Differential Backup

We can tirelessly speak about the necessity of information backup. But, unfortunately, the strongest motivation for taking backup seriously arises mostly after incidents of serious loss of critical data.

Backup creation methods

The easiest and clearest method of backup copying is so called Full Backup.

Differential Backup

The essence of this method is taking all our data and making its physical copy. As soon as Full Backup is completed we will have two copies of our entire data: one is the original, and the other is the backup. Both copies will be identical. The downside is that full copy will occupy the same amount of disk space as the original; besides backup creation process can take a considerable period of time.

Due to this reason, two other methods of backup are used more often: Differential backup and Incremental backup. These two types introduce a combination of periodic, but not frequent, backup creation, and creation of differential or incremental copies in between of full copies once an hour, for example. Differential and incremental backups are created quickly and consume significantly less disk space compared to full copies, since they do not include all files, but only those created or changed after the latest full backup.

Differential backup
Let us examine the method of backup called Differential backup in detail.

When it is used, only those changes are backed up which occurred after the latest Full Backup. Since differential backups can be created either on image level or file level, this set of changes will be presented in a form of altered disk blocks (for image-level backup) or changed files collection (for file-level backup).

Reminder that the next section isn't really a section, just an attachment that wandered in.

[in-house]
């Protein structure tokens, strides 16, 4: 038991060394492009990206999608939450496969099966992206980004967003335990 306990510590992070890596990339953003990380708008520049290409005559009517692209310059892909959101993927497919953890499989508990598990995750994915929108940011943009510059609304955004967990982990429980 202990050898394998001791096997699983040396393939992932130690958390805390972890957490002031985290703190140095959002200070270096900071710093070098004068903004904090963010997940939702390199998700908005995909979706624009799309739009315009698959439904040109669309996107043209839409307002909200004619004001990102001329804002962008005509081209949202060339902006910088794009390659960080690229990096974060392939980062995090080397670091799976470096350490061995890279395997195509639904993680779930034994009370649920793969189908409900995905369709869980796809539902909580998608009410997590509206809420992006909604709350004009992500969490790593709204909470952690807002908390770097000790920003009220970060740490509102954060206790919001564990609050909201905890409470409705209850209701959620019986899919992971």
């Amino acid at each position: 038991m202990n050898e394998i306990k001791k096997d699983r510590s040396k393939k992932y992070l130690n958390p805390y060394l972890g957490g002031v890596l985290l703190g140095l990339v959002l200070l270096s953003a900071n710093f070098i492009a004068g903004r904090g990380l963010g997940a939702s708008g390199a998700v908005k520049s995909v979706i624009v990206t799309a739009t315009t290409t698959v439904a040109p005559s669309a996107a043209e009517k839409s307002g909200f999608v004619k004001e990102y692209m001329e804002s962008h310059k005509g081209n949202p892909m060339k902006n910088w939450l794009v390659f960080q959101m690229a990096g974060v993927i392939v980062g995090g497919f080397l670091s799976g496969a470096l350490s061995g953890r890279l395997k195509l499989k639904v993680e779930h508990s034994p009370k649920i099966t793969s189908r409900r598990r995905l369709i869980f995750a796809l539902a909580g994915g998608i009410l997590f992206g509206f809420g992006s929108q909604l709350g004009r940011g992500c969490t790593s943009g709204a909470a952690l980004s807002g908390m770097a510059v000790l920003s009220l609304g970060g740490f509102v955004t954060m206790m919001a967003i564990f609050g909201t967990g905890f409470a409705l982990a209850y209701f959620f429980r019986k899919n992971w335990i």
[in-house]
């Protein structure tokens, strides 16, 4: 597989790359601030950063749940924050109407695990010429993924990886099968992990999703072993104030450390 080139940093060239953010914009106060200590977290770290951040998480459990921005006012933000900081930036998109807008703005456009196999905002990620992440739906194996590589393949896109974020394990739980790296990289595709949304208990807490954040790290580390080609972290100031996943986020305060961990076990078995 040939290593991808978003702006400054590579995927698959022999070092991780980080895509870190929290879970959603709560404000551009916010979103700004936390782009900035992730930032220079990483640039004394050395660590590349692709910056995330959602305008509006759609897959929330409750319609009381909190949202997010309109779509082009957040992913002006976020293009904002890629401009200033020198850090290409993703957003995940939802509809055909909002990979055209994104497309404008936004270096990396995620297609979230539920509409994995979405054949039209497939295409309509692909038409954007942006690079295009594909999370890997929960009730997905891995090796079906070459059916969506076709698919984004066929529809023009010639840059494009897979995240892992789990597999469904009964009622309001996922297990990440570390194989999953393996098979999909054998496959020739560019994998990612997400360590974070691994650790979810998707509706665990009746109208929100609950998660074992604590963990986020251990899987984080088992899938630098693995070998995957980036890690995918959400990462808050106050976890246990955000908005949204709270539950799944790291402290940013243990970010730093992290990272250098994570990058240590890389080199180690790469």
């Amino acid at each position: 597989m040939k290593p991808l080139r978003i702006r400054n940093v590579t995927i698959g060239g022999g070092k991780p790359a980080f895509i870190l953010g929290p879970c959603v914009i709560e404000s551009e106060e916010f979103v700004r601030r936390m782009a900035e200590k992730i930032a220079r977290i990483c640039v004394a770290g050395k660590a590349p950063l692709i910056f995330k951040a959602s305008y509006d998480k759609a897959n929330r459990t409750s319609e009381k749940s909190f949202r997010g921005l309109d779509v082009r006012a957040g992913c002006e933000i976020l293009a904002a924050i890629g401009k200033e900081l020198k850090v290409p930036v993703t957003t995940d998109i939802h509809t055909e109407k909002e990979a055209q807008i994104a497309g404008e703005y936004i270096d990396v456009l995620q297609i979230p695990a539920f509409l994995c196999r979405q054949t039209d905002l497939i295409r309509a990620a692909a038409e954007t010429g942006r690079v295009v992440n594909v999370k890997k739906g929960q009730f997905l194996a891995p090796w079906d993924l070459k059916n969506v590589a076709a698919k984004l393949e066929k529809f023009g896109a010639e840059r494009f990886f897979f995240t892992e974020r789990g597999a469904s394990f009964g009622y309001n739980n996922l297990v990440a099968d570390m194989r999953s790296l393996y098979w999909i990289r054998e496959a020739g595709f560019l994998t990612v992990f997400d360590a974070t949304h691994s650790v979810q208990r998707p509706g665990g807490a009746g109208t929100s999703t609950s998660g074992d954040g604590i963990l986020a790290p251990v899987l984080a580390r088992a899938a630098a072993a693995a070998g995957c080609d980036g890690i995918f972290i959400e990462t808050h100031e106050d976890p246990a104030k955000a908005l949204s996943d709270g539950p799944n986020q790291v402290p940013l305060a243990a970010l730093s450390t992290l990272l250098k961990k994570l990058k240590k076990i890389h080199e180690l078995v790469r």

Major benefit of differential backup lies in significant decrease of time needed to create the backup compared to Full Backup. On the other hand, recovery after a failure takes more time. Recovery process will require two data restoration operations to be performed. During the first operation, the data from Full backup will be recovered, while the second will recover data from differential backup.

When used for inexpensive data storage subsystems, file-level Differential backup is selected in cases when applications create numerous small files and alter only small subset of those files after Full backup is created. However, this backup method is not used in case the hard disk drive is used by Database management applications, which constantly make changes in huge database files. Thus, in case of file-level backup, a backup copy of the huge will be created over and over. Microsoft Exchange is an example of a program which tends to constantly alter the contents of huge database files.

Examples of Differential backup implementation
Let’s consider a few real life examples to demonstrate how Differential backup technology is implemented in practice:

Files and directories. Suppose we need to back up a directory, which contains 50 files having the size of 1 MB on average. Accumulated changes in files comprise 2 MB per day. Creation of backups of all changed files will require 50 MB of disk space per day. Using differential backup will allow decreasing this amount to 2 MB, then 4 MB, then 6 MB, that is no more than 2 megabytes per day, exactly the amount taken by changes themselves.

Disk images. Differential backup is very efficient to create a disk image and allows saving disk space. However, to compute the difference Full backup still needs to be created, and thus it requires corresponding volume of free disk space, which is not an option for many users.

Databases. Backup of databases is the sphere, where Differential backup is extremely important. A typical backup plan used by modern companies requires a weekly backup of Exchange Server. Instead of copying tens of gigabytes of data, Differential backup allows decreasing backup sizes to hundreds of megabytes and only make backups of new correspondence, which appeared after the latest Full Backup took place.